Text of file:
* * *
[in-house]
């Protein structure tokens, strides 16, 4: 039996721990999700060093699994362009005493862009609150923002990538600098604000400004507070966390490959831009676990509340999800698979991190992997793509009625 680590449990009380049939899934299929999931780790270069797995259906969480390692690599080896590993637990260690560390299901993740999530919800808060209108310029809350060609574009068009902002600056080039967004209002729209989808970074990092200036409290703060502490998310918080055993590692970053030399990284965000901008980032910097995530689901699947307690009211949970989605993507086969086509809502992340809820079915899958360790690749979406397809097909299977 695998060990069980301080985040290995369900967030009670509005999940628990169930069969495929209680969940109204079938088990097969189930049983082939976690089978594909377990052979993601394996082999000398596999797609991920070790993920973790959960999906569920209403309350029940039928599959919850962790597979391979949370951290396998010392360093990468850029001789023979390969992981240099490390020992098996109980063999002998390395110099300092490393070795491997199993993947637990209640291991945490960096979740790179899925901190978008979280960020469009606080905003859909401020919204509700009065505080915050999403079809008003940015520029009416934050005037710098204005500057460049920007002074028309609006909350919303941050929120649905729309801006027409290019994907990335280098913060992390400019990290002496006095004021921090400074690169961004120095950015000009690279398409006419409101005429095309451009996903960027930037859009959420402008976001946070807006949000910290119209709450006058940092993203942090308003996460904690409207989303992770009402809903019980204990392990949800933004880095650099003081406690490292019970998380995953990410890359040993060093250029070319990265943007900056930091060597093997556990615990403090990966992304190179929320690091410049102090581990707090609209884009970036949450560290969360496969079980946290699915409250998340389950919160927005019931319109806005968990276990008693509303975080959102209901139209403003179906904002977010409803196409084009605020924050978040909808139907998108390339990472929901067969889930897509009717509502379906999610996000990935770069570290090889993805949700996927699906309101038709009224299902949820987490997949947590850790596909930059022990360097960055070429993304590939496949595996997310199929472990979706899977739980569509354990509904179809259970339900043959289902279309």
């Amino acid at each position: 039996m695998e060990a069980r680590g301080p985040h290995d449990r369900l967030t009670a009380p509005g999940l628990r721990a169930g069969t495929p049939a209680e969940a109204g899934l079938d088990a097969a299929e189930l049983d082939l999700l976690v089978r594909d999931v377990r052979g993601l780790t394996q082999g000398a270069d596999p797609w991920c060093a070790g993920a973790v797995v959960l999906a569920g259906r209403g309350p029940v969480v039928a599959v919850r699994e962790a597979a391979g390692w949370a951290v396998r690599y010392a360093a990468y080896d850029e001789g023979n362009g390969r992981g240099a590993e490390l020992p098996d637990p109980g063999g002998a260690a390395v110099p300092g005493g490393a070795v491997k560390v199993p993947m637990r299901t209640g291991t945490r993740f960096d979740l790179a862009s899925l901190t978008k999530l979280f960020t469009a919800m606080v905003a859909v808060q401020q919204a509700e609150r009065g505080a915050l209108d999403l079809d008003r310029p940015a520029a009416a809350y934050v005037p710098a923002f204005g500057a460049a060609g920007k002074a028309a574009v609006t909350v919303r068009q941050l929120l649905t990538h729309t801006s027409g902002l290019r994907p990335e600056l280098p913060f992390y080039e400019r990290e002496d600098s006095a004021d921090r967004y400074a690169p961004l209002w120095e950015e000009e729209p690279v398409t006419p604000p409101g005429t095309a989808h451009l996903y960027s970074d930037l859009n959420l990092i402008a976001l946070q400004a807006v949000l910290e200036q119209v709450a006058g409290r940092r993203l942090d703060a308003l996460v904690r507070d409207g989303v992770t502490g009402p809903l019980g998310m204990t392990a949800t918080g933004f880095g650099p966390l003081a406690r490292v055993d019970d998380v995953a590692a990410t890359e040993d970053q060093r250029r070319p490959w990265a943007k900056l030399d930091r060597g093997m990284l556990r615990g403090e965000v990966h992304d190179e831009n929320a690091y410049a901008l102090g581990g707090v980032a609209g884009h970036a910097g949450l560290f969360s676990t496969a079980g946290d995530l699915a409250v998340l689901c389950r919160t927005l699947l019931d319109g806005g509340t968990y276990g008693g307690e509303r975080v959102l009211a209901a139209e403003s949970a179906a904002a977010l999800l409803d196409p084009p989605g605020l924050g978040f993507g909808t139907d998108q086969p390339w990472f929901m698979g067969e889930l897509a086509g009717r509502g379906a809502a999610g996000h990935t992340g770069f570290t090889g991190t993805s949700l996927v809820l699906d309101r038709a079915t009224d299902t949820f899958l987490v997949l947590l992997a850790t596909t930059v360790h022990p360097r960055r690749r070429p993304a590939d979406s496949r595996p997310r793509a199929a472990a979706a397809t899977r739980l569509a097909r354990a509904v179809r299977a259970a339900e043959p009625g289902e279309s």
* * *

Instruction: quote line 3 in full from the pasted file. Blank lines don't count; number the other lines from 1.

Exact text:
């Amino acid at each position: 039996m695998e060990a069980r680590g301080p985040h290995d449990r369900l967030t009670a009380p509005g999940l628990r721990a169930g069969t495929p049939a209680e969940a109204g899934l079938d088990a097969a299929e189930l049983d082939l999700l976690v089978r594909d999931v377990r052979g993601l780790t394996q082999g000398a270069d596999p797609w991920c060093a070790g993920a973790v797995v959960l999906a569920g259906r209403g309350p029940v969480v039928a599959v919850r699994e962790a597979a391979g390692w949370a951290v396998r690599y010392a360093a990468y080896d850029e001789g023979n362009g390969r992981g240099a590993e490390l020992p098996d637990p109980g063999g002998a260690a390395v110099p300092g005493g490393a070795v491997k560390v199993p993947m637990r299901t209640g291991t945490r993740f960096d979740l790179a862009s899925l901190t978008k999530l979280f960020t469009a919800m606080v905003a859909v808060q401020q919204a509700e609150r009065g505080a915050l209108d999403l079809d008003r310029p940015a520029a009416a809350y934050v005037p710098a923002f204005g500057a460049a060609g920007k002074a028309a574009v609006t909350v919303r068009q941050l929120l649905t990538h729309t801006s027409g902002l290019r994907p990335e600056l280098p913060f992390y080039e400019r990290e002496d600098s006095a004021d921090r967004y400074a690169p961004l209002w120095e950015e000009e729209p690279v398409t006419p604000p409101g005429t095309a989808h451009l996903y960027s970074d930037l859009n959420l990092i402008a976001l946070q400004a807006v949000l910290e200036q119209v709450a006058g409290r940092r993203l942090d703060a308003l996460v904690r507070d409207g989303v992770t502490g009402p809903l019980g998310m204990t392990a949800t918080g933004f880095g650099p966390l003081a406690r490292v055993d019970d998380v995953a590692a990410t890359e040993d970053q060093r250029r070319p490959w990265a943007k900056l030399d930091r060597g093997m990284l556990r615990g403090e965000v990966h992304d190179e831009n929320a690091y410049a901008l102090g581990g707090v980032a609209g884009h970036a910097g949450l560290f969360s676990t496969a079980g946290d995530l699915a409250v998340l689901c389950r919160t927005l699947l019931d319109g806005g509340t968990y276990g008693g307690e509303r975080v959102l009211a209901a139209e403003s949970a179906a904002a977010l999800l409803d196409p084009p989605g605020l924050g978040f993507g909808t139907d998108q086969p390339w990472f929901m698979g067969e889930l897509a086509g009717r509502g379906a809502a999610g996000h990935t992340g770069f570290t090889g991190t993805s949700l996927v809820l699906d309101r038709a079915t009224d299902t949820f899958l987490v997949l947590l992997a850790t596909t930059v360790h022990p360097r960055r690749r070429p993304a590939d979406s496949r595996p997310r793509a199929a472990a979706a397809t899977r739980l569509a097909r354990a509904v179809r299977a259970a339900e043959p009625g289902e279309s």